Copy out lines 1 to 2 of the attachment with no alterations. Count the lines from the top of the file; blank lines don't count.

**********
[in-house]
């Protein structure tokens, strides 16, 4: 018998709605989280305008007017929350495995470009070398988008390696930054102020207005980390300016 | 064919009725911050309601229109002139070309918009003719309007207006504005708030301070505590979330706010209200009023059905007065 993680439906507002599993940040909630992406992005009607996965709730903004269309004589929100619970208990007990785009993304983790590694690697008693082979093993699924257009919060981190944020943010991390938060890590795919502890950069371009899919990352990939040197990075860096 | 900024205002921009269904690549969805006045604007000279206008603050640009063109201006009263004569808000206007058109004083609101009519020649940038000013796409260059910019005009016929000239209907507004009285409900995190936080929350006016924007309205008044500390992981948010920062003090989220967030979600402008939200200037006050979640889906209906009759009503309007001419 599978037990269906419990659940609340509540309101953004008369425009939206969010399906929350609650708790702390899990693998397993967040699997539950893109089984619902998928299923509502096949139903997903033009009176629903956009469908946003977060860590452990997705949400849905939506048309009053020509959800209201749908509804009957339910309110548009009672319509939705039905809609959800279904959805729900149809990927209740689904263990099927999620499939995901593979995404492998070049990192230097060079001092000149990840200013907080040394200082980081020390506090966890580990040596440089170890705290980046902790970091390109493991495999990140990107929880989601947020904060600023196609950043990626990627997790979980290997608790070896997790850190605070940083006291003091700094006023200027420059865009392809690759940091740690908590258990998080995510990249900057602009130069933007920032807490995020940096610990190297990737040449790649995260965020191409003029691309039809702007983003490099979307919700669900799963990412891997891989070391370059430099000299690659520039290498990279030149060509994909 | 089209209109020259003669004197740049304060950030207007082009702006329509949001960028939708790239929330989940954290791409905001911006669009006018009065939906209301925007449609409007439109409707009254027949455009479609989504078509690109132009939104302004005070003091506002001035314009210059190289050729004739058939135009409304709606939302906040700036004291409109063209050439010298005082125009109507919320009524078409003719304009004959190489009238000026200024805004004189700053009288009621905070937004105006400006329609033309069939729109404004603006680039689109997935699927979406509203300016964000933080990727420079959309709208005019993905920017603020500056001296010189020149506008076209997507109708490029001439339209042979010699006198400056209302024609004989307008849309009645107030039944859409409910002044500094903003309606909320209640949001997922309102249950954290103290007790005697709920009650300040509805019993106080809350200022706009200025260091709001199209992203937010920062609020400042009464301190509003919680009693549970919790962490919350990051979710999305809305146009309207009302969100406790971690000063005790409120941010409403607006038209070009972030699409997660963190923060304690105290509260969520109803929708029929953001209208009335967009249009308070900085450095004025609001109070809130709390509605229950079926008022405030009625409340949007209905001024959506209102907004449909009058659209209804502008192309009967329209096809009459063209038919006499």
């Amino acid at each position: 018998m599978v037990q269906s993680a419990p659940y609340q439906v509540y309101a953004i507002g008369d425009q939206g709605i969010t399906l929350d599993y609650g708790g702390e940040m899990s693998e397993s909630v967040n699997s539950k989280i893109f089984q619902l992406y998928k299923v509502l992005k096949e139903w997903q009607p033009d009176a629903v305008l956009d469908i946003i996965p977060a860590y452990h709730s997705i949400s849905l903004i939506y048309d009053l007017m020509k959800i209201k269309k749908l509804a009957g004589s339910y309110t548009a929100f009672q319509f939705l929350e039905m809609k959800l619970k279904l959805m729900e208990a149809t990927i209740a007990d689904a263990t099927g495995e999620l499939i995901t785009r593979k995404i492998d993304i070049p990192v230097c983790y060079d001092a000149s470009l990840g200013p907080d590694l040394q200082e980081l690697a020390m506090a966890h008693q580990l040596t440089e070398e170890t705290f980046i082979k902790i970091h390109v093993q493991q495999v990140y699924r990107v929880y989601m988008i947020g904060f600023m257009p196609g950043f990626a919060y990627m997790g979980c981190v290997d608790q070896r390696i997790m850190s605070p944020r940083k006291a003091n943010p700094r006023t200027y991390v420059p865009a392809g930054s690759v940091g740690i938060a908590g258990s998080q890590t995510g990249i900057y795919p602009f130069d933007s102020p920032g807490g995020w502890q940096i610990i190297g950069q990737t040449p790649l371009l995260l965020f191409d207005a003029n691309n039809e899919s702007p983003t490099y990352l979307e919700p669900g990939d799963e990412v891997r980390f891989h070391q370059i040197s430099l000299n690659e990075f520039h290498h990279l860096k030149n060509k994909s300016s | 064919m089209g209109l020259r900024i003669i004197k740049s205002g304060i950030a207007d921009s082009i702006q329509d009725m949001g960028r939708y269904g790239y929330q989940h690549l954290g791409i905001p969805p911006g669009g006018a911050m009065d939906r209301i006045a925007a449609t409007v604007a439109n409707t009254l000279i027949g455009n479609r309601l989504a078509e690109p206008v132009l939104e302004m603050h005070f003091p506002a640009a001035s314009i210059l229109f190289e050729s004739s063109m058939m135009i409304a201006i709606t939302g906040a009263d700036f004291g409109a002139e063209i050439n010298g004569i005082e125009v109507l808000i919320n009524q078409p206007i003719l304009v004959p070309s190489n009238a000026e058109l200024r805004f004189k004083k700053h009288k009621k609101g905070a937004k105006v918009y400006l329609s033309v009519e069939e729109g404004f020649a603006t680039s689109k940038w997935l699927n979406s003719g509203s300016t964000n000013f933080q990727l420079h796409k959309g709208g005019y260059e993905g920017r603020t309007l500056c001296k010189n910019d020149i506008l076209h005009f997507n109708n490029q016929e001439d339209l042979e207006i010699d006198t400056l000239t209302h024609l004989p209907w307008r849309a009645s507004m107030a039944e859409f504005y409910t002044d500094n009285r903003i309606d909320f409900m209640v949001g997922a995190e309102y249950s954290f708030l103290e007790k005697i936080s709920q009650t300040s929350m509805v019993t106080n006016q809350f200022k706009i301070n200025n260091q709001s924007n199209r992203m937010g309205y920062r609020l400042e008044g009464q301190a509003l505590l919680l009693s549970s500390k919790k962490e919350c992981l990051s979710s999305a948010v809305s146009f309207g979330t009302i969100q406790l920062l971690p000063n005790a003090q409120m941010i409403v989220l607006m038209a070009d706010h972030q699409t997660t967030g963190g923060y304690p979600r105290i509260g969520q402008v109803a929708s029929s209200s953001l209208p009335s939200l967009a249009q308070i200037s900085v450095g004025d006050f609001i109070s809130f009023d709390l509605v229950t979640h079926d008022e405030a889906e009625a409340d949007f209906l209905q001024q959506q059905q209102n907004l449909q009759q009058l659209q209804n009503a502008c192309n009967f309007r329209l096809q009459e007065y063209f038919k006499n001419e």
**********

[in-house]
């Protein structure tokens, strides 16, 4: 018998709605989280305008007017929350495995470009070398988008390696930054102020207005980390300016 | 064919009725911050309601229109002139070309918009003719309007207006504005708030301070505590979330706010209200009023059905007065 993680439906507002599993940040909630992406992005009607996965709730903004269309004589929100619970208990007990785009993304983790590694690697008693082979093993699924257009919060981190944020943010991390938060890590795919502890950069371009899919990352990939040197990075860096 | 900024205002921009269904690549969805006045604007000279206008603050640009063109201006009263004569808000206007058109004083609101009519020649940038000013796409260059910019005009016929000239209907507004009285409900995190936080929350006016924007309205008044500390992981948010920062003090989220967030979600402008939200200037006050979640889906209906009759009503309007001419 599978037990269906419990659940609340509540309101953004008369425009939206969010399906929350609650708790702390899990693998397993967040699997539950893109089984619902998928299923509502096949139903997903033009009176629903956009469908946003977060860590452990997705949400849905939506048309009053020509959800209201749908509804009957339910309110548009009672319509939705039905809609959800279904959805729900149809990927209740689904263990099927999620499939995901593979995404492998070049990192230097060079001092000149990840200013907080040394200082980081020390506090966890580990040596440089170890705290980046902790970091390109493991495999990140990107929880989601947020904060600023196609950043990626990627997790979980290997608790070896997790850190605070940083006291003091700094006023200027420059865009392809690759940091740690908590258990998080995510990249900057602009130069933007920032807490995020940096610990190297990737040449790649995260965020191409003029691309039809702007983003490099979307919700669900799963990412891997891989070391370059430099000299690659520039290498990279030149060509994909 | 089209209109020259003669004197740049304060950030207007082009702006329509949001960028939708790239929330989940954290791409905001911006669009006018009065939906209301925007449609409007439109409707009254027949455009479609989504078509690109132009939104302004005070003091506002001035314009210059190289050729004739058939135009409304709606939302906040700036004291409109063209050439010298005082125009109507919320009524078409003719304009004959190489009238000026200024805004004189700053009288009621905070937004105006400006329609033309069939729109404004603006680039689109997935699927979406509203300016964000933080990727420079959309709208005019993905920017603020500056001296010189020149506008076209997507109708490029001439339209042979010699006198400056209302024609004989307008849309009645107030039944859409409910002044500094903003309606909320209640949001997922309102249950954290103290007790005697709920009650300040509805019993106080809350200022706009200025260091709001199209992203937010920062609020400042009464301190509003919680009693549970919790962490919350990051979710999305809305146009309207009302969100406790971690000063005790409120941010409403607006038209070009972030699409997660963190923060304690105290509260969520109803929708029929953001209208009335967009249009308070900085450095004025609001109070809130709390509605229950079926008022405030009625409340949007209905001024959506209102907004449909009058659209209804502008192309009967329209096809009459063209038919006499």